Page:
Unable to get much of its agenda for reshaping the U.S. economy past even a Congress dominated by Democrats, the Obama Administration is now seeking the same ends by manipulating the government contracting process. The federal government spends some $500 billion a year on contracted services and equipment, everything from nuclear aircraft carriers and jet fighters to scientific assistance and janitorial services. Private contractors already have to jump through incredible hoops in doing business with the federal government including providing detailed information on their costs, profit margins, expenditures, staffs and their management. They must also conform to all kinds of federal regulations — some of which reward contractors according to criteria such as size, minority ownership or gender status and others of which limit their performance or even penalize them based on equally limited factors.
As if this were not enough of a burden on the private sector, along with rising tax rates and new health care mandates, the Obama Administration is trying to further constrain and reshape private business under the guise of something called “high road contracting.” Under this concept, the federal government would set criteria for what constitutes minimally acceptable contractor practices and factor these criteria into their assessment of bids for government projects. The criteria would include whether the bidder pays a livable wage, provides “quality, affordable health insurance,” an employer-funded retirement plan and paid sick leave. Other factors would include the company’s record in complying with tax and labor laws. Never mind that there are laws already on the books regarding many of these factors, such as minimum wage laws and health care. This concept would radically and unjustifiably alter the entire landscape of American private enterprise. Moreover, this approach would essentially usurp Congress’s role in establishing the laws by which commerce operates.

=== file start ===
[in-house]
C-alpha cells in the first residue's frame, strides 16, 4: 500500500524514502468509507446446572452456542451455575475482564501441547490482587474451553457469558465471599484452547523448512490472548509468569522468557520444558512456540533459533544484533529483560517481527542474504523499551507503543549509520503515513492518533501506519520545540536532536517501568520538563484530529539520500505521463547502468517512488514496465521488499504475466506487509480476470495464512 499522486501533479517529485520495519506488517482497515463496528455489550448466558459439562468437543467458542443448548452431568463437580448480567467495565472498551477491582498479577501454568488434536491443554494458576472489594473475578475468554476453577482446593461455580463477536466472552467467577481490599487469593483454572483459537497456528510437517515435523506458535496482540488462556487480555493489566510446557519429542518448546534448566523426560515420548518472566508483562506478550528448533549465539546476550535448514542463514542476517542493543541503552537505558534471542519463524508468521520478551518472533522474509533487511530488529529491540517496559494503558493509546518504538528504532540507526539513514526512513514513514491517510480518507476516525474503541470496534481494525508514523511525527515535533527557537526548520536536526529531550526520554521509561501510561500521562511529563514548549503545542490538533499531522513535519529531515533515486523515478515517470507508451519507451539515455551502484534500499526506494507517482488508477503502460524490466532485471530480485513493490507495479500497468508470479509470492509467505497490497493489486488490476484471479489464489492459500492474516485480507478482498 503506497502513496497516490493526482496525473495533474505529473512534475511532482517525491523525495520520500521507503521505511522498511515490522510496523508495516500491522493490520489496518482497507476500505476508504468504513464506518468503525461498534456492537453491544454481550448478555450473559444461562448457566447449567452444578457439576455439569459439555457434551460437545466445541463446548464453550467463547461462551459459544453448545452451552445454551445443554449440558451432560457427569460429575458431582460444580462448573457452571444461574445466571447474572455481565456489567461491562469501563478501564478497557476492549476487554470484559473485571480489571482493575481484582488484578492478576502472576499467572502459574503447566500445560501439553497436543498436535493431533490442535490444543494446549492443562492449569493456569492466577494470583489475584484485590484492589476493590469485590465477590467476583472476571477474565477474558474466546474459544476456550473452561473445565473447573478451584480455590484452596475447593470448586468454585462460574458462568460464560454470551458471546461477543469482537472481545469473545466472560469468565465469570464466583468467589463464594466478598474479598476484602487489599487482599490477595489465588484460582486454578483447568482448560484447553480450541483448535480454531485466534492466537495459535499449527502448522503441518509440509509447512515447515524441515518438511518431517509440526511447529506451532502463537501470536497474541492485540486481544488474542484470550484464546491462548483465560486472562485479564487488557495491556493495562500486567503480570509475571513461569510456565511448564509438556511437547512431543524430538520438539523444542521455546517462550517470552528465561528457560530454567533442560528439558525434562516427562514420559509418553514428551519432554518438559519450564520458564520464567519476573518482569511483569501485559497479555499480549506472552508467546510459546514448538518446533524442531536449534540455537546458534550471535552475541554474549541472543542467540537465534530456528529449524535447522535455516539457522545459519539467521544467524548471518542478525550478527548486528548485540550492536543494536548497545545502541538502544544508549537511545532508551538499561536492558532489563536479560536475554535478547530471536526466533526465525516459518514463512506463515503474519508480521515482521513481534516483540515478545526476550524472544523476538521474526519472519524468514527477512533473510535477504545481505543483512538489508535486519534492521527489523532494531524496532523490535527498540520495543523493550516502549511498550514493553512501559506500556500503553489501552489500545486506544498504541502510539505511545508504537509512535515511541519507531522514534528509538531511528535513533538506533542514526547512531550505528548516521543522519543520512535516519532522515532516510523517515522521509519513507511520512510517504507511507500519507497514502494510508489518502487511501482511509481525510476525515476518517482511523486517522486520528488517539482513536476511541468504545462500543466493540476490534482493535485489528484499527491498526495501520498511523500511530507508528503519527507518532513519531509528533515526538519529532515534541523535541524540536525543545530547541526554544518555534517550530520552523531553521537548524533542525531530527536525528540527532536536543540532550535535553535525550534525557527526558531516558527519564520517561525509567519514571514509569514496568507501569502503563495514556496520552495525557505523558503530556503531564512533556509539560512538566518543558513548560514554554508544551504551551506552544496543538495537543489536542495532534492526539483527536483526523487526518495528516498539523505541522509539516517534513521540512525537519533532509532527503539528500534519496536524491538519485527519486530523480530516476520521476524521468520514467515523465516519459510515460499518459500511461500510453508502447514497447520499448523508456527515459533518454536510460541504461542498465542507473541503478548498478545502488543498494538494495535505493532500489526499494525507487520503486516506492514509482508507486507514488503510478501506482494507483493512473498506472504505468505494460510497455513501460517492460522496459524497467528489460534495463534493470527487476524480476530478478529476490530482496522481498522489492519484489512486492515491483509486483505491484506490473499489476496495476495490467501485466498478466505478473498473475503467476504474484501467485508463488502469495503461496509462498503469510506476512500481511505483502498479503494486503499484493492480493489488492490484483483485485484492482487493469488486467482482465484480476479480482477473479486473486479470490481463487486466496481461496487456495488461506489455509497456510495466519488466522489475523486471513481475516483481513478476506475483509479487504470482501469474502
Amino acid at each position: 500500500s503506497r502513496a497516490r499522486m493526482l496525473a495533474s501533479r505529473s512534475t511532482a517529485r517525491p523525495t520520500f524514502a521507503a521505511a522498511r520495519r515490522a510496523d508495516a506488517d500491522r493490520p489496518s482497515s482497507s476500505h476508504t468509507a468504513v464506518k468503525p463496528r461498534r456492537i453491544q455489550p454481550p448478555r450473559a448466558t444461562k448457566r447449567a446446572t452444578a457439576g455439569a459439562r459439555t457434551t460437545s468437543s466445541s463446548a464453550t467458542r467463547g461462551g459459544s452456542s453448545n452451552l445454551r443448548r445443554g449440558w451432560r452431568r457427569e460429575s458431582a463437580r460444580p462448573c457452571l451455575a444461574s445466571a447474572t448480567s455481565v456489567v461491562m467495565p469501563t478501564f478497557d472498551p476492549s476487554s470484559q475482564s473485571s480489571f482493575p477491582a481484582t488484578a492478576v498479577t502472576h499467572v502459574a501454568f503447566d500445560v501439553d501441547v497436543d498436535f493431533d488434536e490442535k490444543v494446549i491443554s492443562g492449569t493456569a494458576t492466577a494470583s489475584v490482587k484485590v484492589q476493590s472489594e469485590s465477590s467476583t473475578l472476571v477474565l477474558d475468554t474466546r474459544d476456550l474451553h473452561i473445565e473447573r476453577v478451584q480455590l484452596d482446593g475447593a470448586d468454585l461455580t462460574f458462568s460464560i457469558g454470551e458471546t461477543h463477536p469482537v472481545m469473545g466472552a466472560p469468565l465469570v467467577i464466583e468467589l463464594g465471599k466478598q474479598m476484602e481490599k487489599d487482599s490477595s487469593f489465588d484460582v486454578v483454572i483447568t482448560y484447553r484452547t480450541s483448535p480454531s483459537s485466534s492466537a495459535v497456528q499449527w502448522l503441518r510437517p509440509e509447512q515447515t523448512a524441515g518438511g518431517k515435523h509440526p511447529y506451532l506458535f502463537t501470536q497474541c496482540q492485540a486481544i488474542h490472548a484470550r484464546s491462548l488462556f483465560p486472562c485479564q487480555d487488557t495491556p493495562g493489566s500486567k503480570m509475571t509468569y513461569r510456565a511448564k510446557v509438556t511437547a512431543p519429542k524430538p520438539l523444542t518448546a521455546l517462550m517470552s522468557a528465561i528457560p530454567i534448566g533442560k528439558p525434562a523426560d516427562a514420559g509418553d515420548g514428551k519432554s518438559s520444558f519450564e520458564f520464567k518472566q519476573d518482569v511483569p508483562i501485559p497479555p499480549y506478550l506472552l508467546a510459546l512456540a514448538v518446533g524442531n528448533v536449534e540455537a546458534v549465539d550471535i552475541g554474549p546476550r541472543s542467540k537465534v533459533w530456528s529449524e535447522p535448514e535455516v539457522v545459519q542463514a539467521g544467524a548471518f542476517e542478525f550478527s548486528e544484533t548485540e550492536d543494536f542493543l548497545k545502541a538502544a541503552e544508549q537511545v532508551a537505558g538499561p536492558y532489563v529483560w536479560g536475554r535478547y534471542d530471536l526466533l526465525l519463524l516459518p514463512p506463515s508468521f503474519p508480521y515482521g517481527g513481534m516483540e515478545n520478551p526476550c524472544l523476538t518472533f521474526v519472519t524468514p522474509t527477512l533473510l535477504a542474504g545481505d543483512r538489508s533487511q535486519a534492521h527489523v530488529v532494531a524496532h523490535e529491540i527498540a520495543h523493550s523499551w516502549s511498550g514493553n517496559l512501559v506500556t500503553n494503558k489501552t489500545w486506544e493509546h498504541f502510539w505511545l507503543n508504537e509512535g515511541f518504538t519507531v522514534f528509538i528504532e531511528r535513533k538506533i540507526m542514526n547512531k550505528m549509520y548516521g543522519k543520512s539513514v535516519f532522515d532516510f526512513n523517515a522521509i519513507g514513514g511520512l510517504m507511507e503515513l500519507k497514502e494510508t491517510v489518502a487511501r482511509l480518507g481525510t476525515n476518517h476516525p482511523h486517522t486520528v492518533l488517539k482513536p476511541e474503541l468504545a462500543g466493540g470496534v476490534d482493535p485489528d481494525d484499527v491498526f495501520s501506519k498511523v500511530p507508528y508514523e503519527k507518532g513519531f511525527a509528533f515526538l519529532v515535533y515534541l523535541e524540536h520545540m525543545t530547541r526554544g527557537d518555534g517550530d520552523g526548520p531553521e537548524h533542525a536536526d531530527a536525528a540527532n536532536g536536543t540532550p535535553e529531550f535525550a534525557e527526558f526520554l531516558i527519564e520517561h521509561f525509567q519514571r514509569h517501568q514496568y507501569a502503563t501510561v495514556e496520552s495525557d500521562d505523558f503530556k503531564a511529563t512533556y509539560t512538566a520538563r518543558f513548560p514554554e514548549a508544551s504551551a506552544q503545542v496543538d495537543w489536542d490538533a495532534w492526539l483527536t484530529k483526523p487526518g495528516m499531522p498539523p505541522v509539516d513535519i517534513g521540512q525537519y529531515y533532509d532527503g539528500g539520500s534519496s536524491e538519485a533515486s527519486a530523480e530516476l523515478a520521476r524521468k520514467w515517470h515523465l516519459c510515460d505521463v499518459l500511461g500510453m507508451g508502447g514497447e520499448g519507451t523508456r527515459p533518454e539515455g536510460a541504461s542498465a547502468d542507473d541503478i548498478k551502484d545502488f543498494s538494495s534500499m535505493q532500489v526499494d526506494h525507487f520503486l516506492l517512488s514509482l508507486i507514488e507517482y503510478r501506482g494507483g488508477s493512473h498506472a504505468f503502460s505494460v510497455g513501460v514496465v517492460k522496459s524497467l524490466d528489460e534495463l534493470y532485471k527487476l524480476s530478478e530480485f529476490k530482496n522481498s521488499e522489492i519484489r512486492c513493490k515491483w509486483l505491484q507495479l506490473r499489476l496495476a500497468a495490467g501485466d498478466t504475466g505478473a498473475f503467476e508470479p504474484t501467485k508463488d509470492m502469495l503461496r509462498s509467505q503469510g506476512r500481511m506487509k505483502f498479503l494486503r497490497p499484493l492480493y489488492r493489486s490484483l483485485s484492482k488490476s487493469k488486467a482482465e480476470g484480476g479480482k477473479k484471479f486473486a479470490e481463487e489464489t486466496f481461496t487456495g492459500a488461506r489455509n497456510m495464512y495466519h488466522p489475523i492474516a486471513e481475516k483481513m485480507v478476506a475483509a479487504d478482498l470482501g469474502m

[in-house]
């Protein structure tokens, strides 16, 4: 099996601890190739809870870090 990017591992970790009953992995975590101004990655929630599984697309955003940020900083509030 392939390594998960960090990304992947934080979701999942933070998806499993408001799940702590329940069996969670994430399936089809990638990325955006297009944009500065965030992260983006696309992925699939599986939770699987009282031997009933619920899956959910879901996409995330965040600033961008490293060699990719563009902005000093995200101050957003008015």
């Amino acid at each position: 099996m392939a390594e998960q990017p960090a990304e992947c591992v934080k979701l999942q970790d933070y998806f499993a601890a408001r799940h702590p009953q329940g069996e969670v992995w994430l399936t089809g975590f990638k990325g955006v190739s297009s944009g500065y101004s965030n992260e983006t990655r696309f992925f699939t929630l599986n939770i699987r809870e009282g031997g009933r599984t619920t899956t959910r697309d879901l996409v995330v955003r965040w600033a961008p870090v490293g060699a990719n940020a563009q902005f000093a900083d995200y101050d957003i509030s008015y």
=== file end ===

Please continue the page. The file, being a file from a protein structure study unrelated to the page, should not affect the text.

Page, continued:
Advocates of this strong-arming of private business have a hidden agenda. Well, maybe several. But one is the expectation that if they can enforce proposed standards on federal contractors this will force a shift across the entire span of U.S. business. Many of the largest providers of goods and services to the federal government, including Exxon Mobil, Hewlett-Packard, Dell Computers and Boeing, actually do more business in non-government sales. But if required to change their compensation practices for the federal government work, they will be tempted, even forced, to transform their entire companies. In addition, if the government can demand these kinds of standards for companies seeking federal contracts, how soon will it be before this filters down to the state and local levels?
High road contracting will be disastrous for small business. The vast majority of current federal contractors either are still or were started as small businesses. Many small businesses could not meet the criteria proposed with respect to wage levels, retirement policies, affordable health care, etc. Moreover, it would have the perverse effect of reducing the scope of competition for and raising the costs of federal contracts. The barriers to new entrants into the federal contracting space would be built higher. Companies, particularly small businesses, that could not make the required changes or would lose money by implementing them, would not be able to bid on government contracts. There would be fewer start up small businesses and some existing companies would be destroyed. It would in fact only benefit the small number of large companies. This proposal is a guaranteed job killer.
The proposed high road contracting approach is in reality a low road attempt to implement by stealth a radical agenda for reshaping the American economy. Because proponents of this approach know it would be laughed out of the halls of Congress they don’t want to bother involving our elected representatives. Let’s just do this through the bureaucracy as a matter of regulatory changes. How very EU of the radicals.
So, in the midst of the most severe recession and lackluster recovery since the Great Depression with unemployment rising and the deficits exploding it makes a lot of sense to implement changes in federal contracting requirements that kill jobs, reduce competition and increase costs to the government. Sounds like a good idea, doesn’t it.
Find Archived Articles: